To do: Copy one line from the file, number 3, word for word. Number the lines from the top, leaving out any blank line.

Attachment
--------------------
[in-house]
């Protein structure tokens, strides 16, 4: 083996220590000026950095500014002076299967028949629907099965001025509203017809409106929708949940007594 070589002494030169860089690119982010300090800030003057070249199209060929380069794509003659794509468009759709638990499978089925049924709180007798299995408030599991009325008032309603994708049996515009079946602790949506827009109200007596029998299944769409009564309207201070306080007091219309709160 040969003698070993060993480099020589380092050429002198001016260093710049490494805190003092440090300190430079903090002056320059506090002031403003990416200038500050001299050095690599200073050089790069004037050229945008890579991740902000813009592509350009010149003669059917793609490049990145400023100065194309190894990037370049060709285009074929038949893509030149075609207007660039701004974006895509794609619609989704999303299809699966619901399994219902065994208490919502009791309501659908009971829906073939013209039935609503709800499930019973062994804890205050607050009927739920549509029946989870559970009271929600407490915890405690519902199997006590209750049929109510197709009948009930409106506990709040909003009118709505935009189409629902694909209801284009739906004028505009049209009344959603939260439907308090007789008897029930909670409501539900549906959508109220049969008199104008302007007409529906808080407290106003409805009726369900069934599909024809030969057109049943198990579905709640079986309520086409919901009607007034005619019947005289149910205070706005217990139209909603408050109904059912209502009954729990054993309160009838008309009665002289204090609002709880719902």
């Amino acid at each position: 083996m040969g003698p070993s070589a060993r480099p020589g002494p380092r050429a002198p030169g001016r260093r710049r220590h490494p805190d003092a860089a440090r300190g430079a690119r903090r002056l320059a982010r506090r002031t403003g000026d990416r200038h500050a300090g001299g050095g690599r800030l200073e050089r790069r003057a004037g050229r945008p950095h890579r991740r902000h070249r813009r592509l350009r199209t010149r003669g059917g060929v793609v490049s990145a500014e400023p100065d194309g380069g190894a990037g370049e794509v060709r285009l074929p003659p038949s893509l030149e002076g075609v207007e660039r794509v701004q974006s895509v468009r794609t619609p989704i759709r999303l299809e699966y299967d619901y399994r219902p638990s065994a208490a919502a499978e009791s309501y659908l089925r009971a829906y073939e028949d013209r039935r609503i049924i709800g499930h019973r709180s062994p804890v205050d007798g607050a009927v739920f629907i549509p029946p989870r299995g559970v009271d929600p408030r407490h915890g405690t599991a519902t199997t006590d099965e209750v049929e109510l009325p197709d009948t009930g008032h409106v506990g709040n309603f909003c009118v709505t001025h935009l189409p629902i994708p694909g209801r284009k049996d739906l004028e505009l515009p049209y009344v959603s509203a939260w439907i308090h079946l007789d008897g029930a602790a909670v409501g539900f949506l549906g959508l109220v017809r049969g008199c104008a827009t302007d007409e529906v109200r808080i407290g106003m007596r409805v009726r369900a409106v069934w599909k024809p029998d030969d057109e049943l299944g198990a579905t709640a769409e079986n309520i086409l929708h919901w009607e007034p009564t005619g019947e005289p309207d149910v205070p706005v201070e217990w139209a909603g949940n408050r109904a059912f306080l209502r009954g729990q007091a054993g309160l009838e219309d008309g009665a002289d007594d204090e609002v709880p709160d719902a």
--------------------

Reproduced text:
């Amino acid at each position: 083996m040969g003698p070993s070589a060993r480099p020589g002494p380092r050429a002198p030169g001016r260093r710049r220590h490494p805190d003092a860089a440090r300190g430079a690119r903090r002056l320059a982010r506090r002031t403003g000026d990416r200038h500050a300090g001299g050095g690599r800030l200073e050089r790069r003057a004037g050229r945008p950095h890579r991740r902000h070249r813009r592509l350009r199209t010149r003669g059917g060929v793609v490049s990145a500014e400023p100065d194309g380069g190894a990037g370049e794509v060709r285009l074929p003659p038949s893509l030149e002076g075609v207007e660039r794509v701004q974006s895509v468009r794609t619609p989704i759709r999303l299809e699966y299967d619901y399994r219902p638990s065994a208490a919502a499978e009791s309501y659908l089925r009971a829906y073939e028949d013209r039935r609503i049924i709800g499930h019973r709180s062994p804890v205050d007798g607050a009927v739920f629907i549509p029946p989870r299995g559970v009271d929600p408030r407490h915890g405690t599991a519902t199997t006590d099965e209750v049929e109510l009325p197709d009948t009930g008032h409106v506990g709040n309603f909003c009118v709505t001025h935009l189409p629902i994708p694909g209801r284009k049996d739906l004028e505009l515009p049209y009344v959603s509203a939260w439907i308090h079946l007789d008897g029930a602790a909670v409501g539900f949506l549906g959508l109220v017809r049969g008199c104008a827009t302007d007409e529906v109200r808080i407290g106003m007596r409805v009726r369900a409106v069934w599909k024809p029998d030969d057109e049943l299944g198990a579905t709640a769409e079986n309520i086409l929708h919901w009607e007034p009564t005619g019947e005289p309207d149910v205070p706005v201070e217990w139209a909603g949940n408050r109904a059912f306080l209502r009954g729990q007091a054993g309160l009838e219309d008309g009665a002289d007594d204090e609002v709880p709160d719902a």